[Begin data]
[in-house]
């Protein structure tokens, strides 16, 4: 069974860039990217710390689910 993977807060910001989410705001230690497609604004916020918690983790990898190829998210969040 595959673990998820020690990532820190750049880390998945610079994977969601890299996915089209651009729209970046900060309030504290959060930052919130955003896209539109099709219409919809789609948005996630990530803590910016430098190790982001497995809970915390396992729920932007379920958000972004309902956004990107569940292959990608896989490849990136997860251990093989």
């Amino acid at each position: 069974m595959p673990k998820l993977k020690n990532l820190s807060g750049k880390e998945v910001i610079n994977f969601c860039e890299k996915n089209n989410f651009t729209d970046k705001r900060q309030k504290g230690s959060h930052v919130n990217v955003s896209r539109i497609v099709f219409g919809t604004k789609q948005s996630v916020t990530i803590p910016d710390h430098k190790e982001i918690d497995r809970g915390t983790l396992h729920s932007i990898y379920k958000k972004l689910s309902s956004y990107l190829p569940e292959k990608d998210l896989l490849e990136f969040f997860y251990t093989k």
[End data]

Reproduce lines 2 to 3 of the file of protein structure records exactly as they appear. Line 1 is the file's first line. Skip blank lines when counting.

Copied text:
């Protein structure tokens, strides 16, 4: 069974860039990217710390689910 993977807060910001989410705001230690497609604004916020918690983790990898190829998210969040 595959673990998820020690990532820190750049880390998945610079994977969601890299996915089209651009729209970046900060309030504290959060930052919130955003896209539109099709219409919809789609948005996630990530803590910016430098190790982001497995809970915390396992729920932007379920958000972004309902956004990107569940292959990608896989490849990136997860251990093989």
């Amino acid at each position: 069974m595959p673990k998820l993977k020690n990532l820190s807060g750049k880390e998945v910001i610079n994977f969601c860039e890299k996915n089209n989410f651009t729209d970046k705001r900060q309030k504290g230690s959060h930052v919130n990217v955003s896209r539109i497609v099709f219409g919809t604004k789609q948005s996630v916020t990530i803590p910016d710390h430098k190790e982001i918690d497995r809970g915390t983790l396992h729920s932007i990898y379920k958000k972004l689910s309902s956004y990107l190829p569940e292959k990608d998210l896989l490849e990136f969040f997860y251990t093989k």